Aug
21

Teaching Science through Problem Solving and Team Work

Filed Under (cruise blog) by Ting on 21-08-2009 and tagged

The curious, the playful, and the lost!

Today the sea is strangely calm, not a ripple to disturb the water surface, and to the first paragraph as follows, the sky is overcast, the coast line is visible from our location of about 8 miles from shore; you can understand why, some many years ago, this ocean was named the Pacific.

As the cruise nears the end, I started thinking about how I will transfer, to my students, what I learned here on the R/V Wecoma. While surrounded by science researchers, science students, graduate students, and lab technicians, I wonder what the most important skills a young person should have before entering into college.

Chief scientist, Clare Reimers, says that young people need to have a variety of skills to be successful in college. Not only do students need to be proficient in reading, writing, and math, they need to have computer skills using various, up to date, computer programs, they need to have skills in problem solving and working as a team.

As I watch the teams work together I see them using many of the skills that Clare mentioned.

In my classroom I challenge students to work together, think through, and complete fun projects. I believe in letting the students make errors and learn by their mistakes. I know that by teaching young people to ask the right questions and solve problems on their own, they will become lifelong learners.

Several ways to emulate the science that happening here on this cruise.

1. Geology (middle level)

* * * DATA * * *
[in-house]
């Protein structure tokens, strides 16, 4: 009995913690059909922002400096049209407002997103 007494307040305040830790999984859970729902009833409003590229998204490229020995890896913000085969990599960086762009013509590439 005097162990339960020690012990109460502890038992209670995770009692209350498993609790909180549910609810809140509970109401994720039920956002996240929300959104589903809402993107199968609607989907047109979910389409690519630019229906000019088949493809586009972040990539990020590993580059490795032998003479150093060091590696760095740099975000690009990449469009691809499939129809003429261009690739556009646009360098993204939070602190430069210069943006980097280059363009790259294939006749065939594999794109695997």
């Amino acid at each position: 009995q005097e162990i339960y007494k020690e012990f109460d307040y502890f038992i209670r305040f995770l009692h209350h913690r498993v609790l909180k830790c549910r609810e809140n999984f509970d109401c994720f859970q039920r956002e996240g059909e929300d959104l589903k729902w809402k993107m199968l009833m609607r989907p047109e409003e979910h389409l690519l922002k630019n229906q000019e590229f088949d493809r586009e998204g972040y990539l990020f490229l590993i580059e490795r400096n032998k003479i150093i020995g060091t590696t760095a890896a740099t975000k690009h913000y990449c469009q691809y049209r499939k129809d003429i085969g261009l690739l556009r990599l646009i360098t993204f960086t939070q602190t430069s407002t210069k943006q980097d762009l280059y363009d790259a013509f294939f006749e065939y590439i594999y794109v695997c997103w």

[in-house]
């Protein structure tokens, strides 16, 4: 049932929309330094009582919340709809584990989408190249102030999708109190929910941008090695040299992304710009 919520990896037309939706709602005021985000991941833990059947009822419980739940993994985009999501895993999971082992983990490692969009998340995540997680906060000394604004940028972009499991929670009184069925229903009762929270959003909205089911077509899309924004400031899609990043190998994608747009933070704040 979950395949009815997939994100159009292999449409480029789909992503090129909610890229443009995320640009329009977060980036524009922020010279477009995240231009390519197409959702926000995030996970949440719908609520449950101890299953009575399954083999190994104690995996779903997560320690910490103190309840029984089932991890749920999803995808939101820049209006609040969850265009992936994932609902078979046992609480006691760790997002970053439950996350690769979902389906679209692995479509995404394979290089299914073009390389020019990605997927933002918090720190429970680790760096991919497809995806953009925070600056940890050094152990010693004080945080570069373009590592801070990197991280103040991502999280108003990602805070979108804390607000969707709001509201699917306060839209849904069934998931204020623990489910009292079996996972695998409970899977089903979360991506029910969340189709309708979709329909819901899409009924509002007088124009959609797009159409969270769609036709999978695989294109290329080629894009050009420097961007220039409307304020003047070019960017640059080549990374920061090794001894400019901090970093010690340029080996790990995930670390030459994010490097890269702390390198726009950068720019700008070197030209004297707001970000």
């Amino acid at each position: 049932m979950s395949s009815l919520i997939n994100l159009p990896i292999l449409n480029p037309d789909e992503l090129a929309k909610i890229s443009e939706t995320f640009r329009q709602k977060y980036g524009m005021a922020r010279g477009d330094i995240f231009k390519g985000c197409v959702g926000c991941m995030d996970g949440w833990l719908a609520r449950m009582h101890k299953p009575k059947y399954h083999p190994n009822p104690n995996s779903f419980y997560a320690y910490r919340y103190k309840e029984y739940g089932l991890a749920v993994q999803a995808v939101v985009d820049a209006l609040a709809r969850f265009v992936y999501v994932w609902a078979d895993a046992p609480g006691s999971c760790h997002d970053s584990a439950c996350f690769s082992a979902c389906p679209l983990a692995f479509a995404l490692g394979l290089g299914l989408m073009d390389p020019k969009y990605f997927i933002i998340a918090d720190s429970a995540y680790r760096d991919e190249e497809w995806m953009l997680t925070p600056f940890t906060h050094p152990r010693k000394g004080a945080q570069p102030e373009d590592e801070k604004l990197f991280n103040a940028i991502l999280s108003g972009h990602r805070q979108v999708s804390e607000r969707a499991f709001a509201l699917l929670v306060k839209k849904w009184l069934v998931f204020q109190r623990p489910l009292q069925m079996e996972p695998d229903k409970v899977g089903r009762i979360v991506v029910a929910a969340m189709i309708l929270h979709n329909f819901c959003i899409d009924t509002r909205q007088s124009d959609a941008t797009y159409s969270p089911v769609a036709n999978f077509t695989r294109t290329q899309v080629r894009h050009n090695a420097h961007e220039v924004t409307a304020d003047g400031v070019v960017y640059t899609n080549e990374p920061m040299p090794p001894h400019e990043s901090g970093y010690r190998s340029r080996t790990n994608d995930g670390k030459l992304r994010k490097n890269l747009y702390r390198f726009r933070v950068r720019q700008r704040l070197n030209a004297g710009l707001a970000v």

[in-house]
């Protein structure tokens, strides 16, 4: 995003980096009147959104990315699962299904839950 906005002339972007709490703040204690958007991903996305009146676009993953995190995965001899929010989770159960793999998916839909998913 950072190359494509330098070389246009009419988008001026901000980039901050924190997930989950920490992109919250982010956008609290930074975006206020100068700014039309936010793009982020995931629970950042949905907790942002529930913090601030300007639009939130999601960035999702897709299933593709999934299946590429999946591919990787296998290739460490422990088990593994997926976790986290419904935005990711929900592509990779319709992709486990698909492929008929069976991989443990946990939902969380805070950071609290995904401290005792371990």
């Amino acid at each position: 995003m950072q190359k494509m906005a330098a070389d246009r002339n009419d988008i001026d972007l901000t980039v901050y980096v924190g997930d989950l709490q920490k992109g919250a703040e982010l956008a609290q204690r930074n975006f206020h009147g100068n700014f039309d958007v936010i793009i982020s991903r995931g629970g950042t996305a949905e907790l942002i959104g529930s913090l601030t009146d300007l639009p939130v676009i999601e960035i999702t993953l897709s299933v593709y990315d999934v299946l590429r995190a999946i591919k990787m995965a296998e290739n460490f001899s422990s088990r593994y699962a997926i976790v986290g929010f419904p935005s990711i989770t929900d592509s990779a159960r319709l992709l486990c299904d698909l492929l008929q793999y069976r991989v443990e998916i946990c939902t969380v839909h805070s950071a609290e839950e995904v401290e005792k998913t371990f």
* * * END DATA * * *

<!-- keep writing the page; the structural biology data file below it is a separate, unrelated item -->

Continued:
Core samples can be taken, using a straw corer or a metal can corer, from most any outdoor environment. Water environments lend themselves quite well to this experiment because the core will stick together better. Students taking core samples can measurement volume, weight, and length of the core. They can mix larger samples with water, shake it, let it settle, and determine, by measuring the layers, the percent sand, silt, and clay. Data from the core sample can be accumulated for different geographic areas and geologic maps can be drawn.

2. Engineering (middle/high level)
An excellent project for small groups is where the goal of the project is to design an underwater collection devise that will take a sample of water at a certain level below the surface. This can be done on the scale of an aquarium, a pool, a pond, a lake, or the bay. Students should be encouraged to do some research into how similar devises are designed. Students should be allowed only to use household materials and recyclables for their design. Students should draw a diagram of their intended design and plan on presenting the final product to the class for a peer review.

3. Chemistry (High School level)
A simple chemistry lab that I’ve done in class, using a balance scale and several other common items, is making a sample of water that has the same salt concentration as seawater. It’s easy to find the percent salt in seawater by searching on the Internet. Once the students have found this information they can use the balance scale to weigh out the salt needed per volume of water. There are several ways to students can get this wrong (for example, not taking into account the weight of the container) however, a group discussion beforehand can help to alleviate most of the common errors.

Rachel processing data

Graduate student, Rachel Holser, is processing the data.

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